Griffons make loving pets. They follow their owner from room to room and become their constant companion.
Brussels Griffons come with either smooth or rough coats. They require regular brushing, especially during shedding season, and nail trims. Their large eyes give them an almost human-like expression, and their distinctive fringed beard adds a comical character.
Brussels Griffons are small dogs with prominent personalities. They are playful and affectionate but won’t tolerate rough play or harsh handling. They require owners who can devote plenty of attention and provide close companionship.
This distinctive breed may experience serious health issues, including complications during gestation, skeletal problems, heart murmurs, cataracts, and eye disease. Reputable breeders follow responsible breeding practices and screen for potential problems before breeding the pups.
Brussels Griffons with smooth coats typically don’t shed too heavily, yet still need regular brushing and occasional baths. Rough-coated breeds should be hand-stripped every few years while also having their nails regularly trimmed.
The Brussels Griffon is a small dog with a medium-length, dense coat. They can have rough or smooth varieties and come in different colors, including red, black, red and brown (belge), or solid black. Their small ears may be left natural or cropped, while their big eyes give an almost human-like quality.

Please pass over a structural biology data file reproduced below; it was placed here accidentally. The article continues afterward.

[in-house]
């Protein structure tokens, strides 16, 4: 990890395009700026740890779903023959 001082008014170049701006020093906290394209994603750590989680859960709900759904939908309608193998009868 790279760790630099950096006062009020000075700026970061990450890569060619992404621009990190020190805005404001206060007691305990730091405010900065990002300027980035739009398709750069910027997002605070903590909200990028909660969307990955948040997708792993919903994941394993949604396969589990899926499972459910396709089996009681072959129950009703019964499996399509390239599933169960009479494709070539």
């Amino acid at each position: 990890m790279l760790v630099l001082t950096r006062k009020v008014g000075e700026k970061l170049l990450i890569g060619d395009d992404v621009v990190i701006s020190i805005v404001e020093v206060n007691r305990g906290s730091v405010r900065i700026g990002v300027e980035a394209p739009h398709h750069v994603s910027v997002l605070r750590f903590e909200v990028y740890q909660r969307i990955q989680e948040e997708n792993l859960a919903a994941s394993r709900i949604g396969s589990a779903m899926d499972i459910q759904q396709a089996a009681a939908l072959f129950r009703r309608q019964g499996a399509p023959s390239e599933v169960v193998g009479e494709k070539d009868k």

Small Dogs with Big Personalities
Small dogs like Brussels Griffons pack prominent personalities into their 5-to-15-pound bodies. They are initially shy around strangers but quickly adjust with enough time and attention. Apartment living makes this breed especially suitable, and they make excellent watchdogs!
Rough-coated Brussels Griffons require moderate grooming needs, including frequent baths and brushings. Their distinctive beards need to be regularly trimmed either by a professional or their owner. Regular nail clipping and weight management should also be discussed with a veterinarian.
Griffons require regular brushing and baths. Rough-coated varieties may require coat stripping once or twice annually. Beard trimming should also occur occasionally, along with regular nail clipping. Beards should be kept well-groomed around the eyes to maintain optimal eyesight.
Brussels Griffons may experience breathing issues in hot or humid weather and occasionally snore, as with other flat-faced breeds. They are particularly prone to dental disease, so start brushing their teeth as puppies and consult your veterinarian for regular professional dental cleanings. Early and consistent training using positive reinforcement methods and socialization from an early age are recommended.
Exercise and Activity
Brussels Griffons make great indoor dogs but require daily physical activity to stay happy and healthy. Their small size makes them ideal for apartment living, and they still enjoy walks and playing fetch games with their owners. Weekly brushing may also be required depending on their coat type.
The wire-coated Brussels Griffon is considered hypoallergenic, while the Petit Brabancon tends to shed more. However, no breed is completely hypoallergenic, as all species produce skin dander that may trigger allergic symptoms in some people.